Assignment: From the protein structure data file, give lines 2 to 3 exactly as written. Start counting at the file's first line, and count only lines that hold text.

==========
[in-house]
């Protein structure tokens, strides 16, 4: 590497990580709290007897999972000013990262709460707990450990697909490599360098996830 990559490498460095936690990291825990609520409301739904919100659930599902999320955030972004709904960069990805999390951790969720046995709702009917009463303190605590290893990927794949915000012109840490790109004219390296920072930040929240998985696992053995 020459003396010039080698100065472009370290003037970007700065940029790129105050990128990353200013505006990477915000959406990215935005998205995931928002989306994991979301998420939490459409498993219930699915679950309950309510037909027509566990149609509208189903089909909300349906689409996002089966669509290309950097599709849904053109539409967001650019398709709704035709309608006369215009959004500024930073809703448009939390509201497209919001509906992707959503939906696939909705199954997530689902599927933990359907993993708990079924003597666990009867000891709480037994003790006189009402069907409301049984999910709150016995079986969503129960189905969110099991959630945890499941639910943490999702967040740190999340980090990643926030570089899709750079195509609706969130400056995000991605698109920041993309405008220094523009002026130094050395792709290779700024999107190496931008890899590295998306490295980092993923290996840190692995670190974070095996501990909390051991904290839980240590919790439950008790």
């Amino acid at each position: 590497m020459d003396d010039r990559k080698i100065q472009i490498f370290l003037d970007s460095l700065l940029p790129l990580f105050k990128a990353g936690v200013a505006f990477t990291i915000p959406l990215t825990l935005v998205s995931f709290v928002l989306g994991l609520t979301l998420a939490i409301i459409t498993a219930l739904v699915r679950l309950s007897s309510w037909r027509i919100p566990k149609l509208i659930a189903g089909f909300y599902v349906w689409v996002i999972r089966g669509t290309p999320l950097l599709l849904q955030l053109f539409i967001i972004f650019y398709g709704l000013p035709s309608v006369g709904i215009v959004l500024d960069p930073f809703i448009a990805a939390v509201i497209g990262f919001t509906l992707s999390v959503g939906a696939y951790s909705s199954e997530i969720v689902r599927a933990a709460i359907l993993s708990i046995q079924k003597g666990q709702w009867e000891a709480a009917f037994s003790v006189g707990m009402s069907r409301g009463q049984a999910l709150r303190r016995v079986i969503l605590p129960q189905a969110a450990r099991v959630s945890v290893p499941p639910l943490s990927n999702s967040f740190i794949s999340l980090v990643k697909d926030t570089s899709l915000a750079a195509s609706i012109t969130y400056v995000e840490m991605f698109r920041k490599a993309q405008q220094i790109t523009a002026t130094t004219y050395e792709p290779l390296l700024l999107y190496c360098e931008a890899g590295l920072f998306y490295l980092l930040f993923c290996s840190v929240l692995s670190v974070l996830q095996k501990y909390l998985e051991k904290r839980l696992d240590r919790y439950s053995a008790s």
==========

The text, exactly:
């Protein structure tokens, strides 16, 4: 590497990580709290007897999972000013990262709460707990450990697909490599360098996830 990559490498460095936690990291825990609520409301739904919100659930599902999320955030972004709904960069990805999390951790969720046995709702009917009463303190605590290893990927794949915000012109840490790109004219390296920072930040929240998985696992053995 020459003396010039080698100065472009370290003037970007700065940029790129105050990128990353200013505006990477915000959406990215935005998205995931928002989306994991979301998420939490459409498993219930699915679950309950309510037909027509566990149609509208189903089909909300349906689409996002089966669509290309950097599709849904053109539409967001650019398709709704035709309608006369215009959004500024930073809703448009939390509201497209919001509906992707959503939906696939909705199954997530689902599927933990359907993993708990079924003597666990009867000891709480037994003790006189009402069907409301049984999910709150016995079986969503129960189905969110099991959630945890499941639910943490999702967040740190999340980090990643926030570089899709750079195509609706969130400056995000991605698109920041993309405008220094523009002026130094050395792709290779700024999107190496931008890899590295998306490295980092993923290996840190692995670190974070095996501990909390051991904290839980240590919790439950008790």
């Amino acid at each position: 590497m020459d003396d010039r990559k080698i100065q472009i490498f370290l003037d970007s460095l700065l940029p790129l990580f105050k990128a990353g936690v200013a505006f990477t990291i915000p959406l990215t825990l935005v998205s995931f709290v928002l989306g994991l609520t979301l998420a939490i409301i459409t498993a219930l739904v699915r679950l309950s007897s309510w037909r027509i919100p566990k149609l509208i659930a189903g089909f909300y599902v349906w689409v996002i999972r089966g669509t290309p999320l950097l599709l849904q955030l053109f539409i967001i972004f650019y398709g709704l000013p035709s309608v006369g709904i215009v959004l500024d960069p930073f809703i448009a990805a939390v509201i497209g990262f919001t509906l992707s999390v959503g939906a696939y951790s909705s199954e997530i969720v689902r599927a933990a709460i359907l993993s708990i046995q079924k003597g666990q709702w009867e000891a709480a009917f037994s003790v006189g707990m009402s069907r409301g009463q049984a999910l709150r303190r016995v079986i969503l605590p129960q189905a969110a450990r099991v959630s945890v290893p499941p639910l943490s990927n999702s967040f740190i794949s999340l980090v990643k697909d926030t570089s899709l915000a750079a195509s609706i012109t969130y400056v995000e840490m991605f698109r920041k490599a993309q405008q220094i790109t523009a002026t130094t004219y050395e792709p290779l390296l700024l999107y190496c360098e931008a890899g590295l920072f998306y490295l980092l930040f993923c290996s840190v929240l692995s670190v974070l996830q095996k501990y909390l998985e051991k904290r839980l696992d240590r919790y439950s053995a008790s």